MIAMI - Fifteen years ago Monday, the Phillies lost for the 58th time in 81 games. Curt Schilling screamed at Mike Lieberthal, first-year manager Terry Francona lashed into his appalling team, and Ricky Bottalico threw a bad pitch.
"I'm just stupid," Bottalico said that night.
These Phillies are not nearly as dreadful as the 1997 edition, yet it's been 15 years since Philadelphia has seen a worse first half of baseball than this. There was no yelling or screaming Sunday after a 5-2 loss to Miami completed a Marlins sweep and dropped the Phillies to 36-45 and 11 games out of first place.
They have lost five straight. They are nine games under .500 for the first time since July 25, 2006. They are on pace for 90 losses one season after 102 wins.
"I've talked enough to our guys," manager Charlie Manuel said. "I don't know how much more I can say."
His players personified confidence Sunday, for whatever it's worth.
"Everything," Carlos Ruiz said, "is going to change at one point."
"I don't think anybody is hanging their head," Jonathan Papelbon said. "I think everyone in here is taking it as a challenge."
"It's up to us," Roy Halladay said. "It really is. We can tuck our tails or we can fight. There's a chance we fight and still come up short, but I'd rather do it that way than admit defeat halfway through the year."
Yes, the second half will be played. Who actually wears Phillies uniforms in those games remains to be seen.
Manuel used his 38th different player in 81 games when Jason Pridie pinch-hit in the seventh inning. He didn't have a job in baseball two weeks ago. The Phillies used 42 players in all of 2011.
If there is to be a Phillies fire sale, and all indications are that Ruben Amaro Jr. is headed in that direction, the names on this roster could become more obscure by the week. The general manager has traded two players from the opening-day roster in two days.
More moves could be afoot if the losses mount. The players in the clubhouse know it. So does the manager.
"That's out of my control," Manuel said. "We have to keep going."
They did in the first inning Sunday when Juan Pierre provided the extent of a team's life for one day. Fresh off lashing a triple, Pierre dashed from third base toward home on a grounder. He slid under Marlins catcher John Buck's tag and his helmet bounced through home-plate umpire Dana DeMuth's legs. DeMuth signaled safe. Pierre pumped his fist.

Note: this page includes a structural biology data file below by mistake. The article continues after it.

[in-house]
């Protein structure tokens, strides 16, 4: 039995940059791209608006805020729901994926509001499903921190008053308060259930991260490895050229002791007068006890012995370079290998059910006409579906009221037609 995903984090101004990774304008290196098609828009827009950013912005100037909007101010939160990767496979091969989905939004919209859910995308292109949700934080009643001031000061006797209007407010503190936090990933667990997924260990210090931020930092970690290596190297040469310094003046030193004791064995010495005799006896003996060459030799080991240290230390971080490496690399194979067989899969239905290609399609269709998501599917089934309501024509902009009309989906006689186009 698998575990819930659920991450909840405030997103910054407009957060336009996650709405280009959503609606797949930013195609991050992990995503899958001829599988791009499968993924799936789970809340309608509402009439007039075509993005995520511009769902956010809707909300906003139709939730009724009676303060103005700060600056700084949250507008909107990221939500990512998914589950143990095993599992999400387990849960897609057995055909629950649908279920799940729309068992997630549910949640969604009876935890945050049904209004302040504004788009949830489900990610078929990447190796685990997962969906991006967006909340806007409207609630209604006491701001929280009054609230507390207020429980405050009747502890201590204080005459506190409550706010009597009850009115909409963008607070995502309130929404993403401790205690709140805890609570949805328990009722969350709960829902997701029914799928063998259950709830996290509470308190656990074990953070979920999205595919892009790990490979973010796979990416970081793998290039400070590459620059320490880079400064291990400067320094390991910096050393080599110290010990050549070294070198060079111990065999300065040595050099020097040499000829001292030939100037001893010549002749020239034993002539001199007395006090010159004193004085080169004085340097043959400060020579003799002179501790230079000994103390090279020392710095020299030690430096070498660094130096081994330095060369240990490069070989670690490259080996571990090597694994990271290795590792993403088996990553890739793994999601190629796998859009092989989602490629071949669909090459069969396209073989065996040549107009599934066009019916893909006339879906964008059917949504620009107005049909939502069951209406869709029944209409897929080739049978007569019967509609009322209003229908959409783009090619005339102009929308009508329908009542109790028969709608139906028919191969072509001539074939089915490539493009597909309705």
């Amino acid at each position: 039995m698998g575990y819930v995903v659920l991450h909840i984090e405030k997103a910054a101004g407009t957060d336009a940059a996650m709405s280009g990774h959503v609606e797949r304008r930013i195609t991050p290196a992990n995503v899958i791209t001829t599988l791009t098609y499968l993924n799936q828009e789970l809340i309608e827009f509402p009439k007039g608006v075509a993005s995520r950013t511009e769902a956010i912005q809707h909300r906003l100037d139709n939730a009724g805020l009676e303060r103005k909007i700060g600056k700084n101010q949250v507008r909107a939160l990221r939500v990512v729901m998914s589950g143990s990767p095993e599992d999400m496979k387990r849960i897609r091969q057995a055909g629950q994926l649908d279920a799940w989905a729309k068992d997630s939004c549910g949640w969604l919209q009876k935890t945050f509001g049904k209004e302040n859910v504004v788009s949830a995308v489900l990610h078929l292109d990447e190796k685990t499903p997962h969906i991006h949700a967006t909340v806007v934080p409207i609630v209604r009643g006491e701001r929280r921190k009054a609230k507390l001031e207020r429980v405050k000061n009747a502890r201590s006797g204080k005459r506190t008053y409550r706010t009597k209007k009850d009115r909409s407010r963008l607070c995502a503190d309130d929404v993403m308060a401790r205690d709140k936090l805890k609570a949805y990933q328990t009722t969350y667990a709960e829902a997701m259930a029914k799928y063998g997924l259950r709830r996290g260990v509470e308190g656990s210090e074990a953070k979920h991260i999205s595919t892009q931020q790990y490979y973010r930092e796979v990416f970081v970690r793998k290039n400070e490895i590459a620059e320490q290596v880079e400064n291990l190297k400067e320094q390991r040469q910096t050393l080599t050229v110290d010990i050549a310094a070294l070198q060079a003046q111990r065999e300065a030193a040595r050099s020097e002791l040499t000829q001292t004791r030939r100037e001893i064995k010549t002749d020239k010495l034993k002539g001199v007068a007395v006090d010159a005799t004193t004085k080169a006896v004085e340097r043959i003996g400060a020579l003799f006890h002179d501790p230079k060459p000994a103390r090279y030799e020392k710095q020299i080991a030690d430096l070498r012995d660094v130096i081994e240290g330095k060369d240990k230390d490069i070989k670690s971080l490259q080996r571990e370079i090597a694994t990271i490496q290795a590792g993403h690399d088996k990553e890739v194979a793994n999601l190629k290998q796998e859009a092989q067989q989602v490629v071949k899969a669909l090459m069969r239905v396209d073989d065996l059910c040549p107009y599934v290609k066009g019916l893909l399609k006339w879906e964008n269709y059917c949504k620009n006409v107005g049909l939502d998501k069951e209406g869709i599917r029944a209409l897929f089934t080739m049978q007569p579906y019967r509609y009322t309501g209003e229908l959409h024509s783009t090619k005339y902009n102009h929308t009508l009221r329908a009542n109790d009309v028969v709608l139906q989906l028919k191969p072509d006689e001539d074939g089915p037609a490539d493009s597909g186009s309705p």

Hours later, the gregarious outfielder was solemn.
"There's nothing you can take away from this series," Pierre said. "You just forget about it."
The Phillies scored once more only when Marlins starter Ricky Nolasco threw two balls to the backstop in the span of four sixth-inning pitches. Nolasco toted a 5.90 June ERA into July, and he limited the Phillies to two runs in seven innings.
Joe Blanton was effective, but he served up a home run for the 10th consecutive start, and it proved costly. Giancarlo Stanton lasered a 2-1 fastball to the opposite field for a round-tripper in the third inning that put Miami ahead, 3-1.
"It just got up," Blanton said. "If it's down, he hits a ground ball. He's a big, strong guy. He possibly has the most power in the league. If you leave a pitch up, there's a good chance he's going to hit it a long way.
"I'm coming right at him. I got it 50 percent right. I got it on the corner. If I get it down, I get him out. I just happened to leave it up a little bit."
Blanton's 19 home runs allowed lead the National League. As Stanton rounded the bases, the psychedelic home-run sculpture at Marlins Park ignited, and this was another nightmare for the Phillies.
"We just don't do enough," Manuel said. "I talk about it every day."